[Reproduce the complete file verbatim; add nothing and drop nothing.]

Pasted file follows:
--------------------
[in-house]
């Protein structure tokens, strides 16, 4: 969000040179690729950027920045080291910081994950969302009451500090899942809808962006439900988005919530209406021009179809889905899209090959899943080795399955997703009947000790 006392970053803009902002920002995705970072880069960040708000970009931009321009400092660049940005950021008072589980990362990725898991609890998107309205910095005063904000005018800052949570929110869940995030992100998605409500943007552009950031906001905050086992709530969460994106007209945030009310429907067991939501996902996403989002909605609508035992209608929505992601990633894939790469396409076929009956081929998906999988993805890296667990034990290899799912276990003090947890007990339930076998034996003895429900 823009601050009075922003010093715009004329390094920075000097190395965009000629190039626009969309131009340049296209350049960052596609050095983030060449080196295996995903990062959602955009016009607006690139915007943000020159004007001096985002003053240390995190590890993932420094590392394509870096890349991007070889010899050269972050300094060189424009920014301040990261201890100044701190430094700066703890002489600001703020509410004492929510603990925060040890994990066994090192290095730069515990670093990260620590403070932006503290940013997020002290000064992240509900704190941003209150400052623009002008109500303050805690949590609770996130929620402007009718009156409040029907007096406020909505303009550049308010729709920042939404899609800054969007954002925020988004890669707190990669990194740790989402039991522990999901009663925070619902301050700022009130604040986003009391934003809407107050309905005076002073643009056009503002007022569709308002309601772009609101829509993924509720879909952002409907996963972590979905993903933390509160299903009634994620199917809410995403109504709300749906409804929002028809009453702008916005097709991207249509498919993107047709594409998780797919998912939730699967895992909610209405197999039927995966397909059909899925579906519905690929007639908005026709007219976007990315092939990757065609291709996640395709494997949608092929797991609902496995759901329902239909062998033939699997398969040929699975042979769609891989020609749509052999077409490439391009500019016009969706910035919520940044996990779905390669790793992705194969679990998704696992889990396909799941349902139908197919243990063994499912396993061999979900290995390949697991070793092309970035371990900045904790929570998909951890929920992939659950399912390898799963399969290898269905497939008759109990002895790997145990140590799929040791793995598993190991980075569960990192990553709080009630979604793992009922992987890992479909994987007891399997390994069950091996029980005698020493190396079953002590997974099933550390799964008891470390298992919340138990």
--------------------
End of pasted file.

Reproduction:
[in-house]
């Protein structure tokens, strides 16, 4: 969000040179690729950027920045080291910081994950969302009451500090899942809808962006439900988005919530209406021009179809889905899209090959899943080795399955997703009947000790 006392970053803009902002920002995705970072880069960040708000970009931009321009400092660049940005950021008072589980990362990725898991609890998107309205910095005063904000005018800052949570929110869940995030992100998605409500943007552009950031906001905050086992709530969460994106007209945030009310429907067991939501996902996403989002909605609508035992209608929505992601990633894939790469396409076929009956081929998906999988993805890296667990034990290899799912276990003090947890007990339930076998034996003895429900 823009601050009075922003010093715009004329390094920075000097190395965009000629190039626009969309131009340049296209350049960052596609050095983030060449080196295996995903990062959602955009016009607006690139915007943000020159004007001096985002003053240390995190590890993932420094590392394509870096890349991007070889010899050269972050300094060189424009920014301040990261201890100044701190430094700066703890002489600001703020509410004492929510603990925060040890994990066994090192290095730069515990670093990260620590403070932006503290940013997020002290000064992240509900704190941003209150400052623009002008109500303050805690949590609770996130929620402007009718009156409040029907007096406020909505303009550049308010729709920042939404899609800054969007954002925020988004890669707190990669990194740790989402039991522990999901009663925070619902301050700022009130604040986003009391934003809407107050309905005076002073643009056009503002007022569709308002309601772009609101829509993924509720879909952002409907996963972590979905993903933390509160299903009634994620199917809410995403109504709300749906409804929002028809009453702008916005097709991207249509498919993107047709594409998780797919998912939730699967895992909610209405197999039927995966397909059909899925579906519905690929007639908005026709007219976007990315092939990757065609291709996640395709494997949608092929797991609902496995759901329902239909062998033939699997398969040929699975042979769609891989020609749509052999077409490439391009500019016009969706910035919520940044996990779905390669790793992705194969679990998704696992889990396909799941349902139908197919243990063994499912396993061999979900290995390949697991070793092309970035371990900045904790929570998909951890929920992939659950399912390898799963399969290898269905497939008759109990002895790997145990140590799929040791793995598993190991980075569960990192990553709080009630979604793992009922992987890992479909994987007891399997390994069950091996029980005698020493190396079953002590997974099933550390799964008891470390298992919340138990």